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For plenty of groups, the real irreducible characters/representations aren't the same as the complex irreducible representations. I really enjoy James Montaldi's summary of real representations, for instance.

However, what I can't find is a simple statement of going back the other way - which real representations come from a usual complex character table. (This is useful if one can compute a character table with e.g. Gap.) I assume that this is pretty nontrivial, otherwise I wouldn't have to wish I had my references for representation theory with me.

And yet... wouldn't it be nice if one could (say) in certain circumstances just say "oh yeah, if two complex non-real characters look a lot alike, just add them and you get the real character."

Question: Is there ever a time where one is justified in just "adding non-real complex irreducible characters" to get real irreducible characters?

If it turns out this is trivial and I didn't know it, let's just chalk that up to the fact that nearly all of us presumably learned our representation theory mostly over $\mathbb{C}$.

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The answer is completely described by the Frobenius–Schur indicator, $$v_2(\chi) = \frac{1}{|G|}\sum_{g\in G} \chi(g^2)$$ which is covered in chapter 4 of Isaacs's Character Theory of Finite Groups. In particular, we have the Frobenius–Schur theorem, as given on page 58 of Isaacs's CToFG:

Theorem: If $\chi$ is an irreducible (ordinary, complex) character of the finite group $G$, then $$v_2(\chi) = \begin{cases} 1 & \chi \text{ is the character of an irreducible real representation} \\ 0 & \chi \text{ takes complex values } \\ -1 & \text{otherwise} \end{cases}$$ If $v_2(\chi)=1$, $\chi$ is the character of a real representation. If $v_2(\chi)=0$, then $\chi + \bar \chi$ is the character of a real representation. If $v_2(\chi)=-1$, then $2\chi = \chi + \bar \chi$ is the character of a real representation.

The following is Lemma 9.18 (more or less) in Isaacs's CToFG:

Proposition: If $\chi$ is a (ordinary, complex) character of the finite group $G$, then $\chi + \overline{\chi}$ is the character of a real representation of $G$. More generally, if $K \leq F$ are fields of characteristic 0 and $\chi$ is the character of a (ordinary) $F$-representation of $G$, then for every $\sigma \in \operatorname{Gal}(F/K)$, $\chi^\sigma = g \mapsto \sigma(\chi(g))$ is the character of a (ordinary) $F$-representation of $G$, and $$\sum_{\sigma \in \operatorname{Gal}(F/K)} \chi^\sigma$$ is the character of a $K$-representation.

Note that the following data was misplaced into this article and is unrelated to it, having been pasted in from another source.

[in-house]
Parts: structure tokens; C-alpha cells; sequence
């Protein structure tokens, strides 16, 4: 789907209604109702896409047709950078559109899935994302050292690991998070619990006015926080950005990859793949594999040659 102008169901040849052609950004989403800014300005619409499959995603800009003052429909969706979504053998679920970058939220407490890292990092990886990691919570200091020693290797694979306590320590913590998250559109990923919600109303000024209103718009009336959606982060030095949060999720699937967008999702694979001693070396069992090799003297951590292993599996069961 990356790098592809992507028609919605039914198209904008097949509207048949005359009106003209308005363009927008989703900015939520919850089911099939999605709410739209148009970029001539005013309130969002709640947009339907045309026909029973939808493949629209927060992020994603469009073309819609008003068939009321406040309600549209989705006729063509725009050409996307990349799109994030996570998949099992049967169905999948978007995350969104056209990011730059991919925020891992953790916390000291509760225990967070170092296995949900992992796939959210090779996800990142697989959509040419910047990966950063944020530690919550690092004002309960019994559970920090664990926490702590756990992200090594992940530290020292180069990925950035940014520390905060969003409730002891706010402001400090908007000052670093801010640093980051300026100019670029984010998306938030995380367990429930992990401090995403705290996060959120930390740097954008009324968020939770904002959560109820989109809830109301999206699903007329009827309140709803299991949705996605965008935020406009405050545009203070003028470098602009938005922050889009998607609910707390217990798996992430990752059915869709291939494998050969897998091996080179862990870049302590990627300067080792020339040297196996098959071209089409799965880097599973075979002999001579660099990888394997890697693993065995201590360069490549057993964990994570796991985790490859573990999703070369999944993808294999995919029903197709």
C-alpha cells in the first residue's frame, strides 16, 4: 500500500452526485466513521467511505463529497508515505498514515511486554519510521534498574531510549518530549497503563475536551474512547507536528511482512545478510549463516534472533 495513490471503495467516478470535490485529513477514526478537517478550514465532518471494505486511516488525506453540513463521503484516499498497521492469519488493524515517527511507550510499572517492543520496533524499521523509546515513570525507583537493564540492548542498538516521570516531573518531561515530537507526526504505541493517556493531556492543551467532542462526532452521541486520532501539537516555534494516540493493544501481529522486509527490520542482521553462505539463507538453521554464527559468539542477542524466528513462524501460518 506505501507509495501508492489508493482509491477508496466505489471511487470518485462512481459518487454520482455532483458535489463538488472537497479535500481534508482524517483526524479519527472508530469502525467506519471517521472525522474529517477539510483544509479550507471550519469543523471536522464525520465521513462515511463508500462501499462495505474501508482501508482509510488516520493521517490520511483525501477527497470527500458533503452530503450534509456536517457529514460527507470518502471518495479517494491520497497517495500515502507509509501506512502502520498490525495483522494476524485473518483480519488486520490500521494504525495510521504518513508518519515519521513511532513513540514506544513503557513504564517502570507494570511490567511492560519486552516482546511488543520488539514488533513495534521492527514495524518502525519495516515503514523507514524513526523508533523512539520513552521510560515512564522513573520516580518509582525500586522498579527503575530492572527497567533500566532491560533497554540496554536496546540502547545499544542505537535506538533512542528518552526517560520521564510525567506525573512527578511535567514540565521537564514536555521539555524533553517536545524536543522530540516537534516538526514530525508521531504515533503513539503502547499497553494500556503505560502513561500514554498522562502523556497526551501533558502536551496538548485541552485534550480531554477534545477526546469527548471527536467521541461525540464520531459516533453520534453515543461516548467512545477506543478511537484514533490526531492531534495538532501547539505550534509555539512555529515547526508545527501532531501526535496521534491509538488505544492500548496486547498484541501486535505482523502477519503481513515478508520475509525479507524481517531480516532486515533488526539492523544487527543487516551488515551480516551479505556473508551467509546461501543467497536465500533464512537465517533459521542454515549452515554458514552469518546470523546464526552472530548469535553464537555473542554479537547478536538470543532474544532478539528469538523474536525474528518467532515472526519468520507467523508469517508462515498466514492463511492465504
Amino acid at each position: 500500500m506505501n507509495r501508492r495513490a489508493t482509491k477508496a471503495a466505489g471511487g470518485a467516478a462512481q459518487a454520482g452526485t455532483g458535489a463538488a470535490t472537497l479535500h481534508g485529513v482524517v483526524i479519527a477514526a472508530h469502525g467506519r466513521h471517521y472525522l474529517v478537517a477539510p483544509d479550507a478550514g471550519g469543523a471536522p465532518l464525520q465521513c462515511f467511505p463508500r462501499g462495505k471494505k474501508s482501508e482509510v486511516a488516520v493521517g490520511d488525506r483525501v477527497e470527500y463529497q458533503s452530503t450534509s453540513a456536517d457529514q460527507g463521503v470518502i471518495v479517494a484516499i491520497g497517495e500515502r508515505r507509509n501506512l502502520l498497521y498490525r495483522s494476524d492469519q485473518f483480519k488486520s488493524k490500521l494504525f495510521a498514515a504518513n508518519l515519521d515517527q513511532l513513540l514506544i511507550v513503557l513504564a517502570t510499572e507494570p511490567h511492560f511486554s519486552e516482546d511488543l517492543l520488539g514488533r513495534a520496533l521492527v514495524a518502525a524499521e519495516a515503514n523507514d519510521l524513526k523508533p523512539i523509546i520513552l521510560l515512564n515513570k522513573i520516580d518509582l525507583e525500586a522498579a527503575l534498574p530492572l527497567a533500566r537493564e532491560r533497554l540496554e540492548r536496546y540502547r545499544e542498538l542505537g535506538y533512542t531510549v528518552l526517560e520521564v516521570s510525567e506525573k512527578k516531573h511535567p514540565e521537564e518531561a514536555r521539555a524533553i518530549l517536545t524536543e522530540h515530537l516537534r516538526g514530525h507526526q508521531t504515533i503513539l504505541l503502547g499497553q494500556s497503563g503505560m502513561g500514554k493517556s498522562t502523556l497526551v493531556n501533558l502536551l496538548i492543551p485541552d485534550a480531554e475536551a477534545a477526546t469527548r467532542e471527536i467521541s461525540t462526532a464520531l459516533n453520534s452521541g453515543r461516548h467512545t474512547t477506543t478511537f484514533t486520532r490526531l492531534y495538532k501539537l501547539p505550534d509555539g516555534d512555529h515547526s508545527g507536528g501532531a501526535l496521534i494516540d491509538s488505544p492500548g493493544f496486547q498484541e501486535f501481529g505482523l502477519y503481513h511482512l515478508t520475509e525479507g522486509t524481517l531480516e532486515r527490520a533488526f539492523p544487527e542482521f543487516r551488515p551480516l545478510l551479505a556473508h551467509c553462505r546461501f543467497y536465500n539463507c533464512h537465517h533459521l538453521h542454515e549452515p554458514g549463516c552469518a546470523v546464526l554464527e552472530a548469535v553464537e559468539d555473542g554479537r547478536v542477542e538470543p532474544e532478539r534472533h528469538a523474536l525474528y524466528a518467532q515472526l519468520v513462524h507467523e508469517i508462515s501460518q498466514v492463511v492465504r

Proof: If $\chi$ is the character of the representation $X$, then consider the representation $X \otimes_{\mathbb{C}} \mathbb{C}_\mathbb{R} \cong X \oplus \bar X$ obtained by replacing the complex entries $a+bi$ of $X$ with the block matrices $\begin{bmatrix} a & b \\ -b & a \end{bmatrix}$. The resulting matrix has trace $\chi(g) + \bar\chi(g)$, since we replace each diagonal entry $a+bi$ with a matrix of trace $2a$. The general case is similar: just choose a $K$-basis of $F$, and write out the associated matrix representation of $f \in F$ in its action on the $K$-vector space $F$. $\square$

Since you mention GAP, I'll mention the indicators of a character table are computed using Indicator( chartable, 2) and that since every complex, ordinary representation of $G$ is a representation over the field CF(Exponent(G)), the $\sigma$ appearing in the Galois group are given by chi -> GaloisCyc(chi,k) for $k$ relatively prime to $G$. In particular, $k=-1$ is complex conjugation. To compute the matrices of the $K$-representation from the $F$-representation as described in the proof, you can use BlownUpMat(Basis(AsVectorSpace(K,F)),mat).

The function RationalizedMat can be applied to a character table to compute some smaller sums where one needs to multiple by the so called Schur index as in Geoff Robinson's answer: for example, it would take a real character and leave it real, even if its indicator were $-1$. However, for Brauer characters (where the Schur indices are always 1), it can be very handy.